James Fallon IS a psychopath so be very careful about reading his book as all psychopaths use brain washing, mind control, hypnosis, and trance even in their emails and in JF case in his book most likely as he is a very manipulative psychopath.

Personality I had enough mental abuse from a psychopathic husband (now ex) so I would not buy a book for that very reason nor would I want to give money to a psychopath especially one that down plays his personality disorder like James Fallon does.


Another good article that is generating some interesting comments. I certainly agree that we are experiencing a cultural shift. I recently came across a reference to the book ‘The Narcicissm Epidemic”. Haven’t had time to check it out but with a title like that I am expecting some good insights. I read an article a year or 2 back that really helped me in several ways and made a lot of sense. Empathic people are natural targets for sociopaths, protect yourself. Not sure if that is exact but close if not. The key difference in this article was that along with Empathic people, and Sociopathic people, there was an added term or category- Apaths. When I view the info through this expanded lens it helps me to see just how easily these individuals with lower levels of empathy can be used as pawns and weapons by the one or ones who are conscience-free. Since those driven to dominate others are now glorified and followed the less empathic – Apaths can and will likely continue to be groomed by their moe sociopathic leaders. Whether these more apatheticly inclined individuals actually believe the lies or are just more likely to turn their heads and pretend they saw nothing tends to go well for the Sociopath. They may see clearly but fear consequences. They may have grown up in disfunctional families and think this is normal. I would love to hear some feedback on this subject.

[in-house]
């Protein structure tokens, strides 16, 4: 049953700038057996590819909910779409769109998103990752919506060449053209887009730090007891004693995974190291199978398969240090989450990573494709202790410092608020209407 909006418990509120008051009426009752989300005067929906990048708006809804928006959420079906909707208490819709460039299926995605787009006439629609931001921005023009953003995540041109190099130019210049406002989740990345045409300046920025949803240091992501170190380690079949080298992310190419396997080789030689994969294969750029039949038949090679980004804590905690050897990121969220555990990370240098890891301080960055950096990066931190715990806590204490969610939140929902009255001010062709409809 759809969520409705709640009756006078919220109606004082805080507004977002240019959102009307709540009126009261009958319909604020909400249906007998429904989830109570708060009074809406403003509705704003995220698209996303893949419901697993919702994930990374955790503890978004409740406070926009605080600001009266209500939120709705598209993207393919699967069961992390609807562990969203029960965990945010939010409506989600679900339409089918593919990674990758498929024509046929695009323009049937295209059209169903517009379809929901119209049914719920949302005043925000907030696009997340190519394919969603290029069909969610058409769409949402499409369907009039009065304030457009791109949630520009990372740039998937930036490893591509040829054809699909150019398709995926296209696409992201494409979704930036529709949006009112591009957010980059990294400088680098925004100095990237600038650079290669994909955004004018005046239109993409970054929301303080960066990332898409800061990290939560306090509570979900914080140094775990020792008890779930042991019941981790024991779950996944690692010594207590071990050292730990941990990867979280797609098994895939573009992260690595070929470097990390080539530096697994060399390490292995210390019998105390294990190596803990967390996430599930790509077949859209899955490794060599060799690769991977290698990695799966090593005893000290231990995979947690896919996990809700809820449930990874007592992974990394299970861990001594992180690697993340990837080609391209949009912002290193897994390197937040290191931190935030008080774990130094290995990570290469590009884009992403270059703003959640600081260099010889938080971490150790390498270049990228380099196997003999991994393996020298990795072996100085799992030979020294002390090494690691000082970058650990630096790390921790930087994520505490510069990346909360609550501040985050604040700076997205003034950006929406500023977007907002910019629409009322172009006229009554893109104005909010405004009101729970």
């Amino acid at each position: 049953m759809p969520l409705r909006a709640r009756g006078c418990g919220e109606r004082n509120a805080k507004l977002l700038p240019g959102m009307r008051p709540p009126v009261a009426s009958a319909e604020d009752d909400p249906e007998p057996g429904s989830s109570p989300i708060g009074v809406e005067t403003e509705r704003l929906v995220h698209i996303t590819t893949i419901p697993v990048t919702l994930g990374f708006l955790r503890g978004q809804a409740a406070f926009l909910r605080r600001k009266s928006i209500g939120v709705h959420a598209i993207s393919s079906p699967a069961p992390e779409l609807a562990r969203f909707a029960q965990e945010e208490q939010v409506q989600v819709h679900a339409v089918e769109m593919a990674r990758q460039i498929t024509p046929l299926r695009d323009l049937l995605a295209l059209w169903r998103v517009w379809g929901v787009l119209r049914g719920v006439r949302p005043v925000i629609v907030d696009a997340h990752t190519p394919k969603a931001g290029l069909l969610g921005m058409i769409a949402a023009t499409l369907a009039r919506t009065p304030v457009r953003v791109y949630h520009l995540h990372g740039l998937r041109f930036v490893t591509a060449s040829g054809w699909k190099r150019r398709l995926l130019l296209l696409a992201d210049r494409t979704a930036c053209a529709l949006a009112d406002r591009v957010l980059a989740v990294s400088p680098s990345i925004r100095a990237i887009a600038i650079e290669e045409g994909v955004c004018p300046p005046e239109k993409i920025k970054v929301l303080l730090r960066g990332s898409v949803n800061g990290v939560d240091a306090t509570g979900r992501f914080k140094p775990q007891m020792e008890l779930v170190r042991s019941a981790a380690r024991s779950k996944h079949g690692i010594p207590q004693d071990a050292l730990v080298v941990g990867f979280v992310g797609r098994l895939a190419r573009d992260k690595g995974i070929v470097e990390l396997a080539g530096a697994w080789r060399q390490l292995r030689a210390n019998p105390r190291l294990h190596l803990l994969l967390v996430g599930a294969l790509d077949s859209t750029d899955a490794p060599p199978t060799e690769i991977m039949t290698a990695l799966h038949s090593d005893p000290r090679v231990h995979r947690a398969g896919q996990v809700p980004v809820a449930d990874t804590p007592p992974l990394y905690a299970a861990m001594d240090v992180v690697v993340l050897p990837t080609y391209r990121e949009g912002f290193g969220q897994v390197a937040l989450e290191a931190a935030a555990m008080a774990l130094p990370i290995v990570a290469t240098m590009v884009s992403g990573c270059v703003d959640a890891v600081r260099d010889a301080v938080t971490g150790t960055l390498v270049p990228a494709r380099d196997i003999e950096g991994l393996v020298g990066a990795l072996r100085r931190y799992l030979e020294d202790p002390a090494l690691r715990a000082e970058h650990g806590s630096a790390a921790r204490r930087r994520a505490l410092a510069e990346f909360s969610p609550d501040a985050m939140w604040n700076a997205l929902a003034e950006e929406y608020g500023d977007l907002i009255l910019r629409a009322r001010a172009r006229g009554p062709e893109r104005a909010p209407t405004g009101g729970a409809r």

after everything we have been through… my kids refused visitation for 3 years, now the judge, after 10 years, finally wants to talk to the kids. what does my daughter do; she sabatages herself and moves in with the s/p dad and his borderline wife. she wants to keep her foot in the door but daddio is now petitioning for change in residental custody. my daughter will be 18 in a few short months. she says all she wants is peace. she goes over there… has no car, quit her job, friends dwinling. she has an abusisive bond with her dad and step monster and can not see that she is actually in an emotional prison. i cant have anything to do with her right now as she has sung like a canary… giving daddio info from my house thinking she is gaining respect. she has thrown those that love her the most completely under the bus and he will not quit with the court procedings. i feel soory for my daughter but at the same time i am piised at her. i love her so much and have realized i have to let her go…